To recline or not to recline? Airline legroom debate rages on.

Who’s at fault for recent passenger fights over reclining seats: stubborn air travelers asserting conflicting rights, or airlines for cramming more people into economy-class seats?

By , Staff writer

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    A ramp worker rolls past an American Airlines McDonnell Douglas MD-82 at the Tampa International Airport in Tampa, Fla., May 15. A Paris-bound American Airlines flight was diverted to Boston Logan International Airport Wednesday night after an altercation between two passengers over a reclining seat.
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Midair disputes between airline passengers over the right or audacity of reclining seats have led to the diversion of two flights, one arrest, and a raging online debate.

The most recent incident occurred Wednesday, when Edmund Alexandre became angry that the woman sitting in front of him on an American Airlines flight from Miami to Paris tilted back her seat.

Mr. Alexandre grew more enraged when a flight crew member attempted to calm him down, according to the Suffolk County District Attorney's Office in Boston, where the plane made an emergency landing. He reportedly proceeded to follow the crew member down the aisle and grabbed his arm, prompting the air marshals on board to handcuff him until the plane could land.

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Alexandre was taken to the hospital for treatment for preexisting health issues, where he was arraigned for interfering with a flight crew. He has since been released on his own recognizance until a hearing scheduled for December.

A similar altercation occurred on Sunday when an unidentified passenger aboard a United Airlines flight from Newark, N.J., to Denver employed a device known as the Knee Defender, which attaches to a tray table and jams the reclining mechanism for the seat in front.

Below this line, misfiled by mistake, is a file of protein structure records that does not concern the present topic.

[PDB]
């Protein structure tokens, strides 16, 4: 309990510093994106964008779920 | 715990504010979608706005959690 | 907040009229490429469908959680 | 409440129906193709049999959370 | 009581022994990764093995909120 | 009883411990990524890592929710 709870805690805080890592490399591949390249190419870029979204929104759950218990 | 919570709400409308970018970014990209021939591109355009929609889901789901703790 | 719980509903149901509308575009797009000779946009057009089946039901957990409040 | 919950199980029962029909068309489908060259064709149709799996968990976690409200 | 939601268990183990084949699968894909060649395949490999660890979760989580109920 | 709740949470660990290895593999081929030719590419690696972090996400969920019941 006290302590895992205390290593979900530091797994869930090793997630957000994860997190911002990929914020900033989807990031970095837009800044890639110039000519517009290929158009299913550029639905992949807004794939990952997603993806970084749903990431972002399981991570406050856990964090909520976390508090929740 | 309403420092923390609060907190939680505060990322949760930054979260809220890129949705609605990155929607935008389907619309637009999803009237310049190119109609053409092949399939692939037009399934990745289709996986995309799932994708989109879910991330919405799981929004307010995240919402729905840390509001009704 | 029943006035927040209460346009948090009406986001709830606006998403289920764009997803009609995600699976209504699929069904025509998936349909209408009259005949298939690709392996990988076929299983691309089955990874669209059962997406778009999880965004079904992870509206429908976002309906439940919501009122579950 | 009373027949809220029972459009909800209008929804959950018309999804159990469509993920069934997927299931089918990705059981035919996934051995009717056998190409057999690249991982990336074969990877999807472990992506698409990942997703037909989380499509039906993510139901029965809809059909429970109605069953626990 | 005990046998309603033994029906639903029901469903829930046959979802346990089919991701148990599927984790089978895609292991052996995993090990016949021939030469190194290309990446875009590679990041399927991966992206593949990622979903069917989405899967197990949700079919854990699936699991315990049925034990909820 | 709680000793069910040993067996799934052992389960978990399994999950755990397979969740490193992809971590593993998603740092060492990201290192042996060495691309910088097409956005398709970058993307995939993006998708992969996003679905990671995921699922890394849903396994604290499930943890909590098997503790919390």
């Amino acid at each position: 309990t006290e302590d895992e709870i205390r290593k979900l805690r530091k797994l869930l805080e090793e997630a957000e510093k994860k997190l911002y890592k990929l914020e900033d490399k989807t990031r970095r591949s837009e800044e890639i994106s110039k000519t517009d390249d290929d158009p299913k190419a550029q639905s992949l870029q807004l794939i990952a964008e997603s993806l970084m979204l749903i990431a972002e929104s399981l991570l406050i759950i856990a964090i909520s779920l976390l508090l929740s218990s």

When he refused to remove the device, the woman in front of him threw water in his face, prompting the flight crew to divert the plane to Chicago, where police and Transportation Security Administration officials questioned both passengers. No arrests were made, but neither passenger was permitted to reboard the plane.

The incidents struck a nerve with online commenters who have become fed up with the increasingly cramped quarters on airplanes. New York Times columnist Josh Barro’s piece “Don’t Want Me to Recline My Airline Seat? You Can Pay Me,” which ran on Wednesday, had garnered more than 2,300 comments by Friday morning.

On one side of the debate, pro-recliners insist that the hundreds – if not thousands – of dollars they spend on their airline tickets entitles them to enjoy all the features of their seats. If people feel they need more legroom, they can pay for a better seat, they argue.

“Anyone who buys airplane tickets knows that seats recline and some people may choose to exercise that right!” writes Times commenter Harsh Patel. “If you want more leg room then get economy plus tickets! It's called economy for a reason!”

However, the online debate has exposed an entire subset of airline travelers who have apparently long since decided that reclining is a direct affront to the person behind them and that anyone who does tilt back is at best inconsiderate and at worst a malevolent narcissist.

“You never recline an economy class airplane seat. Never, ever, never, never. It is the peak of selfishness,” Sports Illustrated writer Brian Hamilton opined on Twitter.

A third camp points to the airline industry as the true culprit. If airlines had not continually whittled away at the amount of available legroom to cram in a few extra ticketed seats, they say, passengers would not be forced to turn on each other. Some netizens expressed hope that the heated debate might actually force airlines to reform their ways.

“Maybe if enough flights are diverted, the airlines will realize that removing a row of seats makes more economic sense – giving everyone a few inches back that they have taken away over the years,” writes one Boston Globe commenter. “No one expects 1st class space, but they keep adding more seats and reducing the space between seats.” 

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